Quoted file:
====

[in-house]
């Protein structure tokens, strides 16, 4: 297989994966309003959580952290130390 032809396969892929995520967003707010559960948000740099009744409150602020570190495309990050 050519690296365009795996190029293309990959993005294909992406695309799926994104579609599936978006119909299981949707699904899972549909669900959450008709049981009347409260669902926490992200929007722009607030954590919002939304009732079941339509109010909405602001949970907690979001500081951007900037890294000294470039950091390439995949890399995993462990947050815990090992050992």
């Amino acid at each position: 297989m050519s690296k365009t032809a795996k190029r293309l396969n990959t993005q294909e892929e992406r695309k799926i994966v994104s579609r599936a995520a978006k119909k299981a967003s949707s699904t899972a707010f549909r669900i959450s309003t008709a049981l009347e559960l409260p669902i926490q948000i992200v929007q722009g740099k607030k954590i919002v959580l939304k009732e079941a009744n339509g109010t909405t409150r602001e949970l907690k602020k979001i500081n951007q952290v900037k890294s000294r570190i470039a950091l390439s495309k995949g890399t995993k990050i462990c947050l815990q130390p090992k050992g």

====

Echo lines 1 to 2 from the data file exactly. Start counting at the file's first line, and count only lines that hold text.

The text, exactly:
[in-house]
């Protein structure tokens, strides 16, 4: 297989994966309003959580952290130390 032809396969892929995520967003707010559960948000740099009744409150602020570190495309990050 050519690296365009795996190029293309990959993005294909992406695309799926994104579609599936978006119909299981949707699904899972549909669900959450008709049981009347409260669902926490992200929007722009607030954590919002939304009732079941339509109010909405602001949970907690979001500081951007900037890294000294470039950091390439995949890399995993462990947050815990090992050992």